When I was a teenager, I was positive my parents were trying to ruin my life — which teenager isn’t? Now, 10 years later, I realize their ploys were in fact financial lessons for the future.

I completely understand that many parents want to provide more than they had growing up. But as the payment industry changes and the U.S. struggles to overcome mass debt, it’s crucial for you to teach your children about money through independence.

Having conversations with your children about appropriate money management is important, but actually showing them how to be financially independent will stick with them longer. Here are three simple moves my parents made that pushed me to get a job, and learn about money management:

Buy Your Children Clothes

I apologize in advance to my mother but the woman has a whacky sense of style, one that definitely doesn’t fit my tastes. I’ll admit that I am not the trendiest person, but in high school when every girl expresses herself through her wardrobe it was important that I look the part of an angsty teen. I could not bare to wear another Old Navy zip-up vest. 

So when I went to my mother with my palm open in anticipation of $40 for some new threads all she gave me was a high five. This was my first hint that I should get a job.

Feed Your Children at Home

I am big advocate of family dinners. Don’t get me wrong, my house was not always a Leave it To Beaver episode, but family dinners were a constant. So when I got older and licenses started popping up in social circles, the new option for dinner became grabbing a few friends and stuffing our faces with empty calories at the mall.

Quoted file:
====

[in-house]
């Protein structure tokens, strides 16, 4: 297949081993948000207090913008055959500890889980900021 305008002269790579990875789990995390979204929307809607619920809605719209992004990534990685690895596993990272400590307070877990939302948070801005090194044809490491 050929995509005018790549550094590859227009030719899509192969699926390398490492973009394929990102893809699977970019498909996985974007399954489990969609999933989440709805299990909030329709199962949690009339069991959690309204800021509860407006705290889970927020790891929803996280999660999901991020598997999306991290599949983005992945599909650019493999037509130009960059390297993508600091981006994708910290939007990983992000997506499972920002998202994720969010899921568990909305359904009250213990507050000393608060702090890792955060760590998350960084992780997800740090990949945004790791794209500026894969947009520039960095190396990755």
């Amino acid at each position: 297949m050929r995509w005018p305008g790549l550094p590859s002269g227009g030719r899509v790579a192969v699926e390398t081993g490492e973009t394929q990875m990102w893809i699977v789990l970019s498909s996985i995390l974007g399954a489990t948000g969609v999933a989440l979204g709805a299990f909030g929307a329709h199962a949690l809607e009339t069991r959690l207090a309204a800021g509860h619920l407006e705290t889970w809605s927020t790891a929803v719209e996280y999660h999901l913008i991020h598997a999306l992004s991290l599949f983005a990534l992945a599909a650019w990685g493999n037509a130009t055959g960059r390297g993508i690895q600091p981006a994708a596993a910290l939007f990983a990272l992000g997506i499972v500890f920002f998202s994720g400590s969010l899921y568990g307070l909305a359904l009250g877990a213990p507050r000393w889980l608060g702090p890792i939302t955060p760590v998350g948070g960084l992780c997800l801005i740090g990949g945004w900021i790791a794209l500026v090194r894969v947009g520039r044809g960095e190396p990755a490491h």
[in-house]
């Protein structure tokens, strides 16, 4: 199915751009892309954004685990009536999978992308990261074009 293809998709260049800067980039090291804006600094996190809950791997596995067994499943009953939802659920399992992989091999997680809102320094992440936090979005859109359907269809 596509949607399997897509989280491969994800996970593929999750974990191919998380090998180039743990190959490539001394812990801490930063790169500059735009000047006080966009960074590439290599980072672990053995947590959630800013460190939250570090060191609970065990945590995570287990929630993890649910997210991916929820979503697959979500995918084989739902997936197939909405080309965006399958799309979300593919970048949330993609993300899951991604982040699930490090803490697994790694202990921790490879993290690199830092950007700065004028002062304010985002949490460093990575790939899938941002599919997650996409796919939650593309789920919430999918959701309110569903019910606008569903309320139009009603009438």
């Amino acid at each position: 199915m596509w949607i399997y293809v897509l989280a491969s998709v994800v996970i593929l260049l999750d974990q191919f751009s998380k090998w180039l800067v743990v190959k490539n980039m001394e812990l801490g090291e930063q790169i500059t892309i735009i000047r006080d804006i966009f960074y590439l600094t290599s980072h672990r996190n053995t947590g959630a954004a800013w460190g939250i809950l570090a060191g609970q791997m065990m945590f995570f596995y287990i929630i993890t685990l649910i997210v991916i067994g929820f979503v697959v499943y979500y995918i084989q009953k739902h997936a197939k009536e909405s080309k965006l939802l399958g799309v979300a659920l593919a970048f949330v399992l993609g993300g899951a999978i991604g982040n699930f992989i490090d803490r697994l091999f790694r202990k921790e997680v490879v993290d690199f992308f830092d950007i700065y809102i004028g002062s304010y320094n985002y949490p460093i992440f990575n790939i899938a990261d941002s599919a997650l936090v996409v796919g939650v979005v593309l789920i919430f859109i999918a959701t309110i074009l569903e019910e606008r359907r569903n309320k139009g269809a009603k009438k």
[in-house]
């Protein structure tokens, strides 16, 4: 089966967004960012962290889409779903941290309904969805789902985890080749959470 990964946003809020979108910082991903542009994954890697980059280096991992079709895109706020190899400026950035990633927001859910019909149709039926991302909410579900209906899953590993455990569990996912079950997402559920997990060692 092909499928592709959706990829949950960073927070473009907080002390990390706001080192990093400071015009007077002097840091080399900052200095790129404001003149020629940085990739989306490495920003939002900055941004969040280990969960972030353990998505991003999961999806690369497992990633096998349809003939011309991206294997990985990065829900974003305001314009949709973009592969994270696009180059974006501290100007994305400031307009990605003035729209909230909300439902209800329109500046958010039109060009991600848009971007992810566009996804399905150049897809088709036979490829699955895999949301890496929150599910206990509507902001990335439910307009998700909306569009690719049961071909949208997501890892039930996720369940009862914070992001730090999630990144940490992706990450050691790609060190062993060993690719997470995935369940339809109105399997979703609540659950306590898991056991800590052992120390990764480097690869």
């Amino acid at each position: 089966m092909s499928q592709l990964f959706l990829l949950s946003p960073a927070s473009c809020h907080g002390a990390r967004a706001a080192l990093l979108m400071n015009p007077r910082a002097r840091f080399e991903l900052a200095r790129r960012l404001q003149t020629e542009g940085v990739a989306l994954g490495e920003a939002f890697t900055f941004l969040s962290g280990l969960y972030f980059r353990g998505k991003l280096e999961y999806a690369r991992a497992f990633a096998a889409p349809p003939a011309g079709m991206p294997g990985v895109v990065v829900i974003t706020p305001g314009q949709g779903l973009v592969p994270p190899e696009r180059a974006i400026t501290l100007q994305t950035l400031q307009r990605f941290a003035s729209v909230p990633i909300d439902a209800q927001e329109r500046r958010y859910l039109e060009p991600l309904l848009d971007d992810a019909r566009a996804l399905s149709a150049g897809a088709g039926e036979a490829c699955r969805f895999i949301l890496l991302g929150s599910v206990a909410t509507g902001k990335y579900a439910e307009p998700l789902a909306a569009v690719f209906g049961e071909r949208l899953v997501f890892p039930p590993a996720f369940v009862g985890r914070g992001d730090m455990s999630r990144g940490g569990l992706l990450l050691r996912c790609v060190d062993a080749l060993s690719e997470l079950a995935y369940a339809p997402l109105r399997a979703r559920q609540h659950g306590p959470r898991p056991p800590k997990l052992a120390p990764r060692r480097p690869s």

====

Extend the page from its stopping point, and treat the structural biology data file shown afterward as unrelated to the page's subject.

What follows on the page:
My parents were more than happy to let me explore the suburban social jungle that is Northbrook Court, but they made it very clear they were not paying for my dinners outside of the house. So, if I wanted to go to dinner with friends I had to fund my own adventures.

Don’t Pay For Gas

I was lucky enough to inherit my mother’s super classy Nissan Quest minivan — pretty cool guys! Having my own car in high school was a privilege and a blessing. Not getting gas money, on the other hand put a huge damper on my independence.

This was the final straw that pushed me into getting a job. At the time, I thought my life was like totally, so unfair! But in retrospect, I learned about the importance of saving money at a young age. While friends of mine didn’t have any expenses in their teens, I watched them struggle after college.

As a parent, you want to be a provider, but you do not want be an enabler. I honestly think paying for all your children’s wants is a harmful habit for the future. My parents offered all the essentials I needed, but on their terms. If I wanted something, they encouraged me to go after it through hard work.

Besides, the money they weren’t spending on trendy clothes was being put towards my education. Children today will have extremely easy access to money tomorrow, it is your job as a parent to make sure they know how to use it.

Follow Marina’s tweets, @MarinaMBT and other stories.

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